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News and Featured Stories from St. Vincent's Medical Center
Published: 02/10/2009

St. Vincent's Offering New A-FIB Surgery


St Vincent's Medical Center - Bridgeport CTBRIDGEPORT, CT on February 10, 2009— St. Vincent’s Division of Cardiothoracic Surgery is among the first hospitals in Connecticut to perform surgery to correct atrial fibrillation (A Fib), also known as rapid or irregular heartbeat, strictly through the use of endoscopes, or instruments that allow visual inspection of the thorax or chest cavity. The new surgery, called Thoracoscopic Atrial Fibrillation Surgery, is an advancement on the “mini-maze” procedure, which involves scarring of the heart to inhibit the electrical impulses that initiate A Fib.

This new version of mini-maze has the advantage of being performed endoscopically through four tiny, one-cm key-hole incisions in the spaces between the ribs rather than requiring larger incisions and the spreading of the ribs as in the earlier mini-maze. Tiny incisions mean less pain, smaller scars, shorter hospital stay and a quicker return to normal activity.

“The improvement in the postoperative pain has been truly remarkable,” says Rafael Squitieri, MD, Chief of Cardiothoracic Surgery and Interim Chair of Cardiology.

This is a huge step over the original “open-heart cut and sew procedure “ to correct A Fib, and a major advance beyond the more recent approach to “mini-maze. Over this past year, St. Vincent’s cardiothoracic surgeons have perfected the minimally invasive maze procedure and advanced to this totally endoscopic technique. Dr. Squitieri explains how it is done.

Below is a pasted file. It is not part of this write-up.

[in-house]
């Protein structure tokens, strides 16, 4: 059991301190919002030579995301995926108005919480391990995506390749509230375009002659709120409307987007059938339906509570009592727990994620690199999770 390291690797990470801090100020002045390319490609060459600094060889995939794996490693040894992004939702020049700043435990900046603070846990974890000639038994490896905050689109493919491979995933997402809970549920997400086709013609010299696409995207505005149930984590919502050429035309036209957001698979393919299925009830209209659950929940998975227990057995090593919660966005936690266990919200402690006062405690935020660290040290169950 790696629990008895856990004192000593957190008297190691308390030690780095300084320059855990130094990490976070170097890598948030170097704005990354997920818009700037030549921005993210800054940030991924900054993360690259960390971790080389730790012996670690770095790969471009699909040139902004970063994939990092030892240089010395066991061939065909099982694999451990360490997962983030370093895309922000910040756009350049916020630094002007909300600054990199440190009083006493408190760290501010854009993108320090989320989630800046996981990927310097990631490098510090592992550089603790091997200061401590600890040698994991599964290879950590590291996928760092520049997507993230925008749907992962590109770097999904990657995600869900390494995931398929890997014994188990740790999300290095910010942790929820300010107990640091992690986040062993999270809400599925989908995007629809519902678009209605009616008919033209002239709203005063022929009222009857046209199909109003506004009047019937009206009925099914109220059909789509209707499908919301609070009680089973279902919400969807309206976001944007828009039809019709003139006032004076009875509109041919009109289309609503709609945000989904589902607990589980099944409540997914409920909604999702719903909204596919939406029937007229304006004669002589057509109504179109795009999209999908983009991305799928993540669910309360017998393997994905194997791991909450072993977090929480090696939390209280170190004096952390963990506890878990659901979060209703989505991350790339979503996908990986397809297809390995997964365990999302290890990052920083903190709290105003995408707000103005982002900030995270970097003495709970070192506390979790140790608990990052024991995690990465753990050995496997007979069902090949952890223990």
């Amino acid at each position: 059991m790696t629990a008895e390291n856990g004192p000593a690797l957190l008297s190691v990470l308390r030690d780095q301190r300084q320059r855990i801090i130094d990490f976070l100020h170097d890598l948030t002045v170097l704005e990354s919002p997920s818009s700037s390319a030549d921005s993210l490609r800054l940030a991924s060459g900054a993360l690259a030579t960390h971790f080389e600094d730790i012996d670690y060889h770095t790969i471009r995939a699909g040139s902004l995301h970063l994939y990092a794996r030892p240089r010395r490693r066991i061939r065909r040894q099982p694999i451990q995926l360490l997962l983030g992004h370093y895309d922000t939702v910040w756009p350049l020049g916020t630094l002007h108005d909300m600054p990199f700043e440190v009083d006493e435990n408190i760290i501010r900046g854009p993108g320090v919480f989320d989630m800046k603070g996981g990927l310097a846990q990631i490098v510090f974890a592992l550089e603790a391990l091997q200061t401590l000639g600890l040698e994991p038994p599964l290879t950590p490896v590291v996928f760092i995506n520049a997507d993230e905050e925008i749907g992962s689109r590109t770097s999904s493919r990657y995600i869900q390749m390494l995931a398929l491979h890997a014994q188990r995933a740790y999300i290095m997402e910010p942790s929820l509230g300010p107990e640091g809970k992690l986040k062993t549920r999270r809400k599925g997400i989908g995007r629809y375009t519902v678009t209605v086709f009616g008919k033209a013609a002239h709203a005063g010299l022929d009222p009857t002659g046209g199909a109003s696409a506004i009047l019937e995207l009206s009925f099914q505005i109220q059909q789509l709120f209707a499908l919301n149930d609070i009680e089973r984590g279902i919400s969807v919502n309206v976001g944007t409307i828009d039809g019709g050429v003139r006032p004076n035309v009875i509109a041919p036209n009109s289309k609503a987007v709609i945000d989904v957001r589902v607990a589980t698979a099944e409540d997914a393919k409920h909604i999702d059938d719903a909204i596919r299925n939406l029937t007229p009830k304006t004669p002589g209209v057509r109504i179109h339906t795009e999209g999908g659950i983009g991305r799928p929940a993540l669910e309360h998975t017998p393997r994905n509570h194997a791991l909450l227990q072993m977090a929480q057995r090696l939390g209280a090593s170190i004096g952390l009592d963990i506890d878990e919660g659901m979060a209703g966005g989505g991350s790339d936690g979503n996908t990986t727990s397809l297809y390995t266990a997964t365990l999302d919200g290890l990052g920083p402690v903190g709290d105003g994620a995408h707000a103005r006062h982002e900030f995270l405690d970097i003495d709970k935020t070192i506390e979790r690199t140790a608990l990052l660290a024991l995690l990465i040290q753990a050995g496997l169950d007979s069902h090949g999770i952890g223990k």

“With a tiny camera and video-guided instruments we isolate and neutralize a precise area of tissue around the top of the heart’s atrium,” he said.. “That prevents abnormal electrical impulses from being conducted as A Fib.”

The procedure takes about three hours with a hospital stay of two to three days.

Untreated A Fib is a primary cause of heart attack and stroke. According to Dr. Squitieri, the success rates at St. Vincent’s for the new procedure have been among the highest in the nation.

The surgery offers hope to patients for whom medication has not been effective or who cannot tolerate it, and for those who may not have been helped by earlier procedures.

Individuals who wish to resume activities they once enjoyed may be helped by the new technique. For triathlete David Burn, 50, of New Canaan, his October surgery provided an option that would allow him to maintain his active lifestyle. After having always kept up a rigorous exercise routine, Burn was experiencing unusual fatigue and then the first bout of a racing heart. Once it was determined he was experiencing A Fib, Burn learned his options from Dr. Squitieri.

“I hoped to avoid taking blood thinning medications and as an active guy, also wanted to avoid a defribillator implant, so I opted for the surgery.” The statistician, who was back to work within three months, is now exercising as part of his cardiac rehab and is on his way to achieving his goal of returning to competitive sports. “I couldn’t have had a better doctor or finer care anywhere.”

For more information on the latest minimally invasive surgery to correct A Fib or other cardiac problems, please contact the Division of Cardiothoracic Surgery at St. Vincent’s Medical Center at (203) 576-5788.

 

 

 

 

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